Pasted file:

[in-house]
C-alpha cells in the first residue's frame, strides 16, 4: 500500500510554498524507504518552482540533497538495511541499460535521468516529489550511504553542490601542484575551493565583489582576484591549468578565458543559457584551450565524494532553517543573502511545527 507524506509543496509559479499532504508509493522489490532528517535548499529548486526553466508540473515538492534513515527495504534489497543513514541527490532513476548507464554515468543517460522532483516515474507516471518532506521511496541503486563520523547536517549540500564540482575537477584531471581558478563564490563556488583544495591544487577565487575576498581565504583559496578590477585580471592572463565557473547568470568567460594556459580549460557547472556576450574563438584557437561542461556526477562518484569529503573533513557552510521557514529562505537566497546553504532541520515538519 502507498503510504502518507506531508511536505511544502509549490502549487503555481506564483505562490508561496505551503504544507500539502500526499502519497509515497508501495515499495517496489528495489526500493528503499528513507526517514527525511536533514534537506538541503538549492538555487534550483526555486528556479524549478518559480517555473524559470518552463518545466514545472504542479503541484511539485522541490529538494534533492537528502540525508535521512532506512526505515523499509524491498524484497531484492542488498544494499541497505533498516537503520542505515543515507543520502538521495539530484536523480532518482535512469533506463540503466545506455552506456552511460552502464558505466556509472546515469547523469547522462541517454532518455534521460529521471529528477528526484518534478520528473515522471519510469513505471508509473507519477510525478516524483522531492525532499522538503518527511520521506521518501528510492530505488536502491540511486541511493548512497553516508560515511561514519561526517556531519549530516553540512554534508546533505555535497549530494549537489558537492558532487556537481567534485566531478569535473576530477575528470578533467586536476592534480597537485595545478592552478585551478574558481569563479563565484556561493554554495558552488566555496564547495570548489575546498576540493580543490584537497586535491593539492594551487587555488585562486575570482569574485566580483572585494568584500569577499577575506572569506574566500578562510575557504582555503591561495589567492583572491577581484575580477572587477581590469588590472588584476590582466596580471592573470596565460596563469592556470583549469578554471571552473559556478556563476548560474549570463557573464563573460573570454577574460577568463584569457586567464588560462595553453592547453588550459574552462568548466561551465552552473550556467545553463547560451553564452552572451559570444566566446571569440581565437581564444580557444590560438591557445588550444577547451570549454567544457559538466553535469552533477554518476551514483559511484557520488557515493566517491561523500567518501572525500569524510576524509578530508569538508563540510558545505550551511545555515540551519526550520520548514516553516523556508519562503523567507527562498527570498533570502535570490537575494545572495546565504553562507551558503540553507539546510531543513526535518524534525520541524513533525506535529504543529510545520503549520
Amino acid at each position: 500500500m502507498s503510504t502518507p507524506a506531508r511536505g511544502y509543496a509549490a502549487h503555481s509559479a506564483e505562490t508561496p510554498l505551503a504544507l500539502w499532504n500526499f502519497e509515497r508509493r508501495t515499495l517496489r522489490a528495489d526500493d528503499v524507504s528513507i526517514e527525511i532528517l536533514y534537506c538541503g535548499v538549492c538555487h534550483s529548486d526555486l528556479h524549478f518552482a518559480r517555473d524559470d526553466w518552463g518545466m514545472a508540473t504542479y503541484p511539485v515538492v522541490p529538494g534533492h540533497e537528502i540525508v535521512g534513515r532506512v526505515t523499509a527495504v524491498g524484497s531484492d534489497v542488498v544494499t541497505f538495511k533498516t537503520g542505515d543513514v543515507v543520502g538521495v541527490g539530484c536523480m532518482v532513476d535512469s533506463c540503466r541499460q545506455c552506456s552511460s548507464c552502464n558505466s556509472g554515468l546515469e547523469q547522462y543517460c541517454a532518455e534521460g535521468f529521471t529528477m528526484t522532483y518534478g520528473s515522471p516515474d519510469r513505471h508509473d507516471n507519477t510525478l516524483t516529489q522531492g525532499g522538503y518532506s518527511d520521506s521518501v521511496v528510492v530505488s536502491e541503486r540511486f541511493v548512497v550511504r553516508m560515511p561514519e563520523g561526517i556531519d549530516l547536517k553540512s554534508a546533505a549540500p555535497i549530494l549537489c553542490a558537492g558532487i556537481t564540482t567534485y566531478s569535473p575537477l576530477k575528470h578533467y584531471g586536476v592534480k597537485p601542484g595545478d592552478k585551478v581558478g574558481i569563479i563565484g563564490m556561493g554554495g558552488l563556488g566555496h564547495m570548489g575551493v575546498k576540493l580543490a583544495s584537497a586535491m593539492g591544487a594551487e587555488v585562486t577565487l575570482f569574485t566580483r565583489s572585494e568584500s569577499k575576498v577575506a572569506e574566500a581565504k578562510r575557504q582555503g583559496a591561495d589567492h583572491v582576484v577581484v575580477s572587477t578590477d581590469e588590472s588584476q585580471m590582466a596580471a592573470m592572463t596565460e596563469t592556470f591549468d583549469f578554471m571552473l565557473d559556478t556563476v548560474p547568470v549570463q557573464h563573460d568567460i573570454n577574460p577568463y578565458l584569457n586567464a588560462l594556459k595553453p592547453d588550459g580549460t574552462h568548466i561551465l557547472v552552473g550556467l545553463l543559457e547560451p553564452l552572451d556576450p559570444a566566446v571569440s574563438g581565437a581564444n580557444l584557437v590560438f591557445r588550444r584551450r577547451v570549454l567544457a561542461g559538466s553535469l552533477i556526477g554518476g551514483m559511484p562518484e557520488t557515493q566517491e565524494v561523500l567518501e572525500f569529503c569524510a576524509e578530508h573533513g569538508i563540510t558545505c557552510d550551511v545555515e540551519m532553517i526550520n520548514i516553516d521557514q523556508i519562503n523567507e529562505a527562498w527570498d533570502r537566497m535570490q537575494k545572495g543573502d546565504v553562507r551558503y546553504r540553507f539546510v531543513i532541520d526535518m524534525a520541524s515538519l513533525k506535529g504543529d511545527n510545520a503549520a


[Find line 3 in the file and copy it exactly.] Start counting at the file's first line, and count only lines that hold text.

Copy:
Amino acid at each position: 500500500m502507498s503510504t502518507p507524506a506531508r511536505g511544502y509543496a509549490a502549487h503555481s509559479a506564483e505562490t508561496p510554498l505551503a504544507l500539502w499532504n500526499f502519497e509515497r508509493r508501495t515499495l517496489r522489490a528495489d526500493d528503499v524507504s528513507i526517514e527525511i532528517l536533514y534537506c538541503g535548499v538549492c538555487h534550483s529548486d526555486l528556479h524549478f518552482a518559480r517555473d524559470d526553466w518552463g518545466m514545472a508540473t504542479y503541484p511539485v515538492v522541490p529538494g534533492h540533497e537528502i540525508v535521512g534513515r532506512v526505515t523499509a527495504v524491498g524484497s531484492d534489497v542488498v544494499t541497505f538495511k533498516t537503520g542505515d543513514v543515507v543520502g538521495v541527490g539530484c536523480m532518482v532513476d535512469s533506463c540503466r541499460q545506455c552506456s552511460s548507464c552502464n558505466s556509472g554515468l546515469e547523469q547522462y543517460c541517454a532518455e534521460g535521468f529521471t529528477m528526484t522532483y518534478g520528473s515522471p516515474d519510469r513505471h508509473d507516471n507519477t510525478l516524483t516529489q522531492g525532499g522538503y518532506s518527511d520521506s521518501v521511496v528510492v530505488s536502491e541503486r540511486f541511493v548512497v550511504r553516508m560515511p561514519e563520523g561526517i556531519d549530516l547536517k553540512s554534508a546533505a549540500p555535497i549530494l549537489c553542490a558537492g558532487i556537481t564540482t567534485y566531478s569535473p575537477l576530477k575528470h578533467y584531471g586536476v592534480k597537485p601542484g595545478d592552478k585551478v581558478g574558481i569563479i563565484g563564490m556561493g554554495g558552488l563556488g566555496h564547495m570548489g575551493v575546498k576540493l580543490a583544495s584537497a586535491m593539492g591544487a594551487e587555488v585562486t577565487l575570482f569574485t566580483r565583489s572585494e568584500s569577499k575576498v577575506a572569506e574566500a581565504k578562510r575557504q582555503g583559496a591561495d589567492h583572491v582576484v577581484v575580477s572587477t578590477d581590469e588590472s588584476q585580471m590582466a596580471a592573470m592572463t596565460e596563469t592556470f591549468d583549469f578554471m571552473l565557473d559556478t556563476v548560474p547568470v549570463q557573464h563573460d568567460i573570454n577574460p577568463y578565458l584569457n586567464a588560462l594556459k595553453p592547453d588550459g580549460t574552462h568548466i561551465l557547472v552552473g550556467l545553463l543559457e547560451p553564452l552572451d556576450p559570444a566566446v571569440s574563438g581565437a581564444n580557444l584557437v590560438f591557445r588550444r584551450r577547451v570549454l567544457a561542461g559538466s553535469l552533477i556526477g554518476g551514483m559511484p562518484e557520488t557515493q566517491e565524494v561523500l567518501e572525500f569529503c569524510a576524509e578530508h573533513g569538508i563540510t558545505c557552510d550551511v545555515e540551519m532553517i526550520n520548514i516553516d521557514q523556508i519562503n523567507e529562505a527562498w527570498d533570502r537566497m535570490q537575494k545572495g543573502d546565504v553562507r551558503y546553504r540553507f539546510v531543513i532541520d526535518m524534525a520541524s515538519l513533525k506535529g504543529d511545527n510545520a503549520a